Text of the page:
Halloween brings with it scary stories about mythical creatures – ghosts, goblins, and vampires. There is one pet that tends to get lumped in with these imaginary creatures – the black cat. Black cats are a staple in Halloween costumes, decorations, and scary stories. There are many black cat myths, including those familiar ones that have been around for years. Many people believe black cats bring bad luck, that they are pets or messengers for witches, or that they can shapeshift into humans. Certain coincidences, such as something unlucky happening on the same day as an encounter with a black cat, seem to suggest otherwise, but these stories are myths without any truth to them.
While the myth that black cats are bad luck is the most common, there are many traditions from countries all over the world that have different beliefs about black cats. Black cat myths are varied, but they usually involve the influence that they can supposedly have on luck or fortune.
The most common myth about black cats is that they cause bad luck, and often the story is that this happens when the cat crosses your path. Rather than just spotting a black cat while out and about, you are cursed with misfortune if the cat walks horizontally in front of you. Some Germans believe that the cat must cross your path from right to left to cause bad luck, but a cat crossing from left to right will bring you good luck. Of course, cats are just cats. They are more interested in a belly rub than causing ill will.
Black cats have been associated with witches for centuries. This is likely due to their association with ancient goddesses, namely Bastet, the Egyptian goddess of cats, and Diana, the Roman goddess of the hunt. Groups devoted to Diana adopted the symbol of the black cat and dressed in black. Diana later became known as the Queen of the Witches. A few black cat myths originate with this association, such as witches being able to shapeshift into black cats, as well as that they kept black cats as pets to act as spies or messengers. Witches were associated with evil and villainy, so these qualities also became connected with black cats as a result.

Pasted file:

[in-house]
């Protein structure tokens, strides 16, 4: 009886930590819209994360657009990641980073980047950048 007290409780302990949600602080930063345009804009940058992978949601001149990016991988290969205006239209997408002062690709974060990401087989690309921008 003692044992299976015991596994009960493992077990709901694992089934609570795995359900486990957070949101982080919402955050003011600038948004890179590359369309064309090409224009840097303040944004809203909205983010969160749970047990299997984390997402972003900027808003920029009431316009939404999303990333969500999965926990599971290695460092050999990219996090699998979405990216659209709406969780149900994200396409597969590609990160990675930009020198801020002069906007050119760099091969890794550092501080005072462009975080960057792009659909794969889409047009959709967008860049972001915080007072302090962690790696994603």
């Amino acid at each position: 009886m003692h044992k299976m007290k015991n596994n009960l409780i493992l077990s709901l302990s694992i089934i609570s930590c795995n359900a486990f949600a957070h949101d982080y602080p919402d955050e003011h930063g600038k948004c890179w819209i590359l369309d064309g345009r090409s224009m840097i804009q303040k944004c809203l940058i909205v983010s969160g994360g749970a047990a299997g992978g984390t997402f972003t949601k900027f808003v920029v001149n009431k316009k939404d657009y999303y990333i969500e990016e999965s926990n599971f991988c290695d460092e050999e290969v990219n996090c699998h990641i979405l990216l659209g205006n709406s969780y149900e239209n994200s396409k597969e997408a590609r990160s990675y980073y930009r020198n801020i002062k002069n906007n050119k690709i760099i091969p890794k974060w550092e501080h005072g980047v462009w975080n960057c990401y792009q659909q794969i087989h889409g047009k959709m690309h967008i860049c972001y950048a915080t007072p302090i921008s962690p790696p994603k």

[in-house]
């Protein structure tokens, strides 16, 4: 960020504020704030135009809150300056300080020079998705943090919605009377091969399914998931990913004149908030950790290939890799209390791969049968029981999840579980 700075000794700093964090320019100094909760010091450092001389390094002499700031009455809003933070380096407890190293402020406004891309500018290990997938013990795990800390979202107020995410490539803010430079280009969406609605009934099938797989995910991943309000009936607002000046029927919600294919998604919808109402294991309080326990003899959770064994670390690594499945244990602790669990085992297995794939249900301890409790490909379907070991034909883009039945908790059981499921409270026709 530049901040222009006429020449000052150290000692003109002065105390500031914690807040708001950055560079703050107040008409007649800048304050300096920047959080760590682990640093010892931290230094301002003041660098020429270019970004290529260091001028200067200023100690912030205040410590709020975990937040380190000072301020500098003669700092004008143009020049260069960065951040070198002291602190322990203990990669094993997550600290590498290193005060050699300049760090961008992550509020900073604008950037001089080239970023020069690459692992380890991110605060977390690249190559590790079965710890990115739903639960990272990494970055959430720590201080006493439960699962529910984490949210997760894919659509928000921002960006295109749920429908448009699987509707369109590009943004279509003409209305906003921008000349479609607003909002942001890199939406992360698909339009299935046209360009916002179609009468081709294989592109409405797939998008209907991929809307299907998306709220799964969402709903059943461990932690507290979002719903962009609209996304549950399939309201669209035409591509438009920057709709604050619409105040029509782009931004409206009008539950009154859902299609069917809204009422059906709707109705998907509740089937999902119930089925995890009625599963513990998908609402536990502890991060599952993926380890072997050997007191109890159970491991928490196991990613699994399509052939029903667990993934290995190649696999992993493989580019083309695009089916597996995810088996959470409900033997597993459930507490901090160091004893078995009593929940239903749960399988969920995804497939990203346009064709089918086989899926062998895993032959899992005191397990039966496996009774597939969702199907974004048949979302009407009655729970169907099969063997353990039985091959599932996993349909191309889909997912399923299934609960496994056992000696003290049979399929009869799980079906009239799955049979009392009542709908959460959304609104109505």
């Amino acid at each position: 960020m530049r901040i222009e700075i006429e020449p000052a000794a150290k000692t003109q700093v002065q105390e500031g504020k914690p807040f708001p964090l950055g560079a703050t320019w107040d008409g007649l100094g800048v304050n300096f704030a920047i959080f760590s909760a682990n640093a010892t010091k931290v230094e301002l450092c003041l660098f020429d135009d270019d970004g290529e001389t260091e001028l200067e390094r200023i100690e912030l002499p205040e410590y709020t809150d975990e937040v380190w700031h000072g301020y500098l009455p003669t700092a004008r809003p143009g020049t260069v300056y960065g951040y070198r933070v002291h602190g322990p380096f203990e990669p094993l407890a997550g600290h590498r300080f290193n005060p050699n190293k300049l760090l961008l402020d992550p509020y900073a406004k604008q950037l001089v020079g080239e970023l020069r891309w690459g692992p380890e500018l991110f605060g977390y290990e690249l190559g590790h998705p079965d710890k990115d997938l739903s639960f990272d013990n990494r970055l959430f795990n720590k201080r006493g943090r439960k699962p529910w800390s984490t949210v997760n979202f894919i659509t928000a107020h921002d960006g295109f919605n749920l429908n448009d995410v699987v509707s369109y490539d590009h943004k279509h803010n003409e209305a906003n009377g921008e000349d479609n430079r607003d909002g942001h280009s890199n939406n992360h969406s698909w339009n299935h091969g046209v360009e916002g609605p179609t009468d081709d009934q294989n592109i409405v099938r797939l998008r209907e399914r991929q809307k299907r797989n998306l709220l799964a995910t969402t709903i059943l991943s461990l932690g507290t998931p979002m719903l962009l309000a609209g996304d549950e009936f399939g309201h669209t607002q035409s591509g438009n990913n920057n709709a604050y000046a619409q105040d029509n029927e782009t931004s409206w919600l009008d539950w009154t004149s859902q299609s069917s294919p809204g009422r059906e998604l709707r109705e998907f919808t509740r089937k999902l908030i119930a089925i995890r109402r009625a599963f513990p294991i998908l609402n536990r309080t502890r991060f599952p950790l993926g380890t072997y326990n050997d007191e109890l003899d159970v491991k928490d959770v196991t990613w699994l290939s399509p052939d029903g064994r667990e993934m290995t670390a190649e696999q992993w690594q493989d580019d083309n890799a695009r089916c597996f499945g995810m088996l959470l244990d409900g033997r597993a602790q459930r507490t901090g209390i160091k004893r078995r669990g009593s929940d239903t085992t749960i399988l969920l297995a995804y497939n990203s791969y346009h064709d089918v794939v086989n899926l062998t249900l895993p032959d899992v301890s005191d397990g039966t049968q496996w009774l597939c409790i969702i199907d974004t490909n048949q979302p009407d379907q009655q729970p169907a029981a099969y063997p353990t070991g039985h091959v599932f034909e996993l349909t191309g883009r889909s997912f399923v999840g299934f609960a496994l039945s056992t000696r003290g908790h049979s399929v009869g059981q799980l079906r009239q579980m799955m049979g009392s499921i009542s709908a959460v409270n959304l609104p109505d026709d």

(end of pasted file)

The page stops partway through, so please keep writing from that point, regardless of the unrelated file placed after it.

Sailors in the United Kingdom between the 17th and 18th century also had superstitions about black cats. They believed that keeping a black cat aboard their ships was lucky, and many vessels had ship’s cats. However, sailors believed that if a black cat boarded the ship and then walked or jumped off, the ship would sink on its next journey. Sailor’s wives would also keep black cats in their homes as way to will good luck to their husbands at sea. While the long tradition of keeping a ship’s cat is well-documented, cases of ships sinking because a black cat disembarked the ship are not. A true “FirstMate” to sailors it seems.
Ancient Egyptians kept black cats in their homes and as pets, as they believed that the goddess Bastet, also known as Bast, had a deep connection to black cats and that the cats would bring good fortune from the goddess. All cats were worshipped by the ancient Egyptians, who gave funeral rites to cats and buried them as they would humans. Bastet is also commonly represented as a woman with the head of a black cat. But just as with bad luck, black cats won’t bring favor from an ancient goddess to our knowledge!
There are many black cat myths that insist black cats bring good luck. In Scotland, some believe that a black cat arriving at your house will bring success, wealth, and well-being. In the English midlands, black cats are a lucky wedding gift for brides, as they will supposedly give the bride good luck and happiness in her marriage. In Japan, single women who live in a house with a black cat are said to attract more potential spouses and suitors. Black cats are indeed lovable, which may be why some speculate that they could attract more suitors.
While these myths are just that, they can have real life consequences for black cats. Superstitions persist, no matter how untrue they are. Black cats have lower rates of adoption than other breeds, and often remain in shelters longer. Dispelling these untrue myths is important to improving the lives of black cats everywhere.
If you’re considering adopting a black cat – or any pet – from a shelter, there is a lot to think about. Check out our tips for adopting here!